Vintage Fashion Never Goes Out of Style

by on November 13th, 2010
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Trends come and go, but one thing that never goes out of style is vintage fashion. And sometimes — like now — it’s extra hot.

If you’ve been ogling Katy Perry’s vintage style or the sexy burlesque looks from Christina Aguilera’s movie, here are some tips to get you started. But I warn you now — this is one addictive habit. And it can get mighty pricey depending on where you shop.

Be the Queen of the Bargain Basement

So, where do you shop? If you are a treasure hunter with a limited budget, thrift stores and yard sales are a great start. Now, you will have to wade through a lot of garbage, but you will get the best prices. I own vintage fur wraps in multiple colors for my retro styling closet (the only fur I own or will ever buy, for the record) and nearly had a coronary when I picked up most of them at once at a Goodwill. Seems someone had just donated a collection, and they had priced them at under $20 each. (Not typical pricing even for a Goodwill, just so you know.)

Imagine, if you will, a grown woman hyperventilating in the middle of a Phoenix Goodwill on Senior Citizen’s discount day. It wasn’t pretty. It’s a wonder I didn’t get my own complimentary straightjacket.

Get in Touch with Your Inner Fashion Hipster
Best bets for vintage goodies at your local thrift store: coats, formal dresses, purses and lingerie. Remember ladies, Courtney Love built a career on vintage baby doll nighties as dresses. You’ll also find lots of vintage gloves and scarves, as well. The jewelry cases tend to yield few good finds in thrift stores, but always do a quick scan, and I also scan for anything leopard print anywhere in the store. Rawr.

On the higher end, you have the trendy vintage boutique stores, which mean wading through a lot less junk for your treasures, but paying a lot more. Since I tend to buy and collect for my photo studio styling closet, not for me, I’m less concerned with sizing, so I love eBay, and it’s newer competitor, Etsy.

Etsy can be a bit cheaper, and as it’s dedicated only to vintage finds and hand-crafted items, you can find some very cool customized vintage vendors there. Of course, those custom items can be very pricey, but so cool and unique. I always wish I had taken more home economics classes and learned to sew when I browse there.

The Label and the Damage Done
Regardless of where you shop, be sure to check your garments thoroughly for damages, staining and funky odors — this is one area where we don’t need the funk. Even in nicer stores where they have sorted through the damaged goods, customers can be careless with these very fragile items, ripping them or leaving makeup stains. If it absolutely must be cleaned post-purchase, let the professionals handle it.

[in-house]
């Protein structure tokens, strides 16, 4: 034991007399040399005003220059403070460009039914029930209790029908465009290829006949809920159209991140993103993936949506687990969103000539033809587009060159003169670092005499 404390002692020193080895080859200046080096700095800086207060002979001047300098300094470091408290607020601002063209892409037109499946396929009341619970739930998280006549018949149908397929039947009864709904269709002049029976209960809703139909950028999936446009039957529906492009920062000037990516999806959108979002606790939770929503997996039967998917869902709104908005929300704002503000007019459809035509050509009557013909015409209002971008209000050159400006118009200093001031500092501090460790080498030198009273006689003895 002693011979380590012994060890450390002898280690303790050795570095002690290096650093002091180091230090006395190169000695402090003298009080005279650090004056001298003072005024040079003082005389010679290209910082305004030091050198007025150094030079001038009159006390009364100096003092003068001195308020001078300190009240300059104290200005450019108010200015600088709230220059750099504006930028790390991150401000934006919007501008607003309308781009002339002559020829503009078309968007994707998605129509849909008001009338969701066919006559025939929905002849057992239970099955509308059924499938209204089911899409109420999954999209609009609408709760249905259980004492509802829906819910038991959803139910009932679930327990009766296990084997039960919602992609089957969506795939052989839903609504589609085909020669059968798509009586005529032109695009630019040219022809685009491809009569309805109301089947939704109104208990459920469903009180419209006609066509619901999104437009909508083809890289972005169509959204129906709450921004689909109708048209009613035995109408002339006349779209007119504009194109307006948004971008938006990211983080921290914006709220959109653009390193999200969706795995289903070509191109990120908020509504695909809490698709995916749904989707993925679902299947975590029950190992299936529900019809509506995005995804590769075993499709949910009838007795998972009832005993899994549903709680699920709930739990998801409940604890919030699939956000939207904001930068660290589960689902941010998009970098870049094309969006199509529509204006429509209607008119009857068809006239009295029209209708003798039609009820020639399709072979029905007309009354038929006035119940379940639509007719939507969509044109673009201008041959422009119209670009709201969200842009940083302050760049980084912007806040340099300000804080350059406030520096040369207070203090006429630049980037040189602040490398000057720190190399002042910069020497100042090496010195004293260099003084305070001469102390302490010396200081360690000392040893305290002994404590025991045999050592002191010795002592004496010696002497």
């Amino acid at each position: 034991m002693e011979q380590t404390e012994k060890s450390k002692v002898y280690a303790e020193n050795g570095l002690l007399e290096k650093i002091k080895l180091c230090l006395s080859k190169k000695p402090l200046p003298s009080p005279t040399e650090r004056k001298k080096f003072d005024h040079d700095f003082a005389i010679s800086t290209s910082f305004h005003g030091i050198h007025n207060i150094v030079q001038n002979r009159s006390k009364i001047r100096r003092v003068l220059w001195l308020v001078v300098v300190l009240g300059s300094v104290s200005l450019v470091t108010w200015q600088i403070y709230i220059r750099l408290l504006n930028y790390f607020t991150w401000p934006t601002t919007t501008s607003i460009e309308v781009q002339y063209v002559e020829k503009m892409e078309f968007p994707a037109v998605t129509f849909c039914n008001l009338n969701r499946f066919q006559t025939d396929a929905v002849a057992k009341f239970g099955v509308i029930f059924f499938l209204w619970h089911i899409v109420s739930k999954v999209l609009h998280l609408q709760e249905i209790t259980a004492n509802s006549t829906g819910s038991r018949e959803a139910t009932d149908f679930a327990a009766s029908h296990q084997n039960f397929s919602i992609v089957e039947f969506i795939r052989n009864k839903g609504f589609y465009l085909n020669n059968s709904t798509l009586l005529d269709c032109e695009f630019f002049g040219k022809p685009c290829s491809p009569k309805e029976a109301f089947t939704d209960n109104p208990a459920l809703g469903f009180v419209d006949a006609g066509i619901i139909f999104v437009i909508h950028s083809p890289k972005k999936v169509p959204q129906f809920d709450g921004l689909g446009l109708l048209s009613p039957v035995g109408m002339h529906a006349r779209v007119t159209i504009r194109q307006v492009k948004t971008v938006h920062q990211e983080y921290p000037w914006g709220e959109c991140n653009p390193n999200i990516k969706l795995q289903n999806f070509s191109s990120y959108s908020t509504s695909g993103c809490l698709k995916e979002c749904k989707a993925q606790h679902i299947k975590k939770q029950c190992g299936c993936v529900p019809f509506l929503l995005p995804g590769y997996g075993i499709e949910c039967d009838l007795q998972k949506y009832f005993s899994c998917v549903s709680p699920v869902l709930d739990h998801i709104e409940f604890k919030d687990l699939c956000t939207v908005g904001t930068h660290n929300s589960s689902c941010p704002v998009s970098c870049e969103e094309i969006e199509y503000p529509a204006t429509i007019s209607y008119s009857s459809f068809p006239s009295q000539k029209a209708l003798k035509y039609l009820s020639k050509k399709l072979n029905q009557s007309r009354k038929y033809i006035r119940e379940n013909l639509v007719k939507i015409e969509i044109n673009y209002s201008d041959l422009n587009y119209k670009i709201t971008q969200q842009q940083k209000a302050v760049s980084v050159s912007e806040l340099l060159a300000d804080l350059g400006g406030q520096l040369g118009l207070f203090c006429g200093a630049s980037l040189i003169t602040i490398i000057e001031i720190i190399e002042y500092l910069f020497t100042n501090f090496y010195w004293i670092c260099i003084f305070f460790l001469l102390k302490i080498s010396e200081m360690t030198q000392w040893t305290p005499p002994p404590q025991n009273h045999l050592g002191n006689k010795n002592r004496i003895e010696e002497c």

When it comes to style, I’m always more concerned with the look than the era, but if you are looking for true vintage, the best way to verify an authentic vintage piece is if the tag is still intact, and is obviously old. This is one place where we want to see age and yellowing, and unless some designers get smart and start mimicking vintage labels, trust me, you can tell if it’s an oldie but goodie.

Hot tip — care instructions for garments weren’t required till the ’70s, so if they are there, you can bet your item is not true vintage, or is from the ’70s and ’80s if you dig that kind of thing (and if you don’t dig the ’80s, don’t you know they are back in style? I could have made a fortune if I’d hung onto all those bad clothes of my youth.).

Sizing Up the Goods
Ladies tended to be a bit shorter and more petite back in the day, despite all the too-thin models hype. Sure, we have some super thin types, but overall, women are a little “healthier” these days. You may need to check hems to see if they can be let out or if you find a great sweater you like that’s a bit snug, when it’s damp from your washer, stretch it out and dry flat. If you are shopping on eBay, most vendors are great about posting measurements in inches for garments, but also note how much give is in the fabrics — a little stretch in that wiggle dress may give you just the wiggle room you need.

Someone May Have Worn it Before, But You’re the Only One Wearing it Now
The best part about buying vintage is you know no one else is going to show up in the same outfit. Plus you can impress your friends with your daring, “buck-the-current-trends” attitude, you fashion daredevil. And if you’re a savvy shopper, you’ll have plenty of moolah left over for all the things that make like worth living — sexy shoes, tiki bar cocktails and hot tattoos. And if you get all that, you just may get the grand poo-bah of accessories — your very own vintage rocker boy.

So get to your local thrift shop or vintage boutique and make Bettie Page proud, girls.


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